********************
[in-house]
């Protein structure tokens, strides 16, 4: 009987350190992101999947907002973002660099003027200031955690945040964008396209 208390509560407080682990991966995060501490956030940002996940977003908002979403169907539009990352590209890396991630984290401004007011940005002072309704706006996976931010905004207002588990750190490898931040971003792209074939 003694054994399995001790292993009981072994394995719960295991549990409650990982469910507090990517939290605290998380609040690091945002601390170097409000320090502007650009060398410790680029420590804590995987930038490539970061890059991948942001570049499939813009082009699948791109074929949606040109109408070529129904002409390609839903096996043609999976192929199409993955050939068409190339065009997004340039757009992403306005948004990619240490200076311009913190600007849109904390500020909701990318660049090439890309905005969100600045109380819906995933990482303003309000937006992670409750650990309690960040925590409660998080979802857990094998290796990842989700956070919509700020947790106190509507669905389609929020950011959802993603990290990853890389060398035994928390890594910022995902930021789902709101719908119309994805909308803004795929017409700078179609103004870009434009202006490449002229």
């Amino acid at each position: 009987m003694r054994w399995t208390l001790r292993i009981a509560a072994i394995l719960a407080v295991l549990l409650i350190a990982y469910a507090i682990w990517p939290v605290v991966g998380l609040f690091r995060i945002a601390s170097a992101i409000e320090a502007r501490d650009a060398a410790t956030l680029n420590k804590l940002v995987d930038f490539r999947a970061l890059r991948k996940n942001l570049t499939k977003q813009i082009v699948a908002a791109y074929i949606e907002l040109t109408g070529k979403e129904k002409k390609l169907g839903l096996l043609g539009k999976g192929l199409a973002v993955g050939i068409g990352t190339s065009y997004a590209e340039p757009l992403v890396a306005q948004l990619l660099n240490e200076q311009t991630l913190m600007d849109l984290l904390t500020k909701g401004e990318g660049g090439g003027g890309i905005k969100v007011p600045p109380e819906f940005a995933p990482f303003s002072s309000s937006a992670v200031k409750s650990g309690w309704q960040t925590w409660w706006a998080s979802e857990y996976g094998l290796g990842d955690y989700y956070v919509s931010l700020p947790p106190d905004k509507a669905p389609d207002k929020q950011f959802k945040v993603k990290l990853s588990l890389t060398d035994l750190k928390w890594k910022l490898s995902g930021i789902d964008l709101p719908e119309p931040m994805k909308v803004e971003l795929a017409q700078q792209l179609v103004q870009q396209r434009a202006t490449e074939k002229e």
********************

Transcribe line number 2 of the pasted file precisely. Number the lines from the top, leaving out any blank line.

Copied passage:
């Protein structure tokens, strides 16, 4: 009987350190992101999947907002973002660099003027200031955690945040964008396209 208390509560407080682990991966995060501490956030940002996940977003908002979403169907539009990352590209890396991630984290401004007011940005002072309704706006996976931010905004207002588990750190490898931040971003792209074939 003694054994399995001790292993009981072994394995719960295991549990409650990982469910507090990517939290605290998380609040690091945002601390170097409000320090502007650009060398410790680029420590804590995987930038490539970061890059991948942001570049499939813009082009699948791109074929949606040109109408070529129904002409390609839903096996043609999976192929199409993955050939068409190339065009997004340039757009992403306005948004990619240490200076311009913190600007849109904390500020909701990318660049090439890309905005969100600045109380819906995933990482303003309000937006992670409750650990309690960040925590409660998080979802857990094998290796990842989700956070919509700020947790106190509507669905389609929020950011959802993603990290990853890389060398035994928390890594910022995902930021789902709101719908119309994805909308803004795929017409700078179609103004870009434009202006490449002229």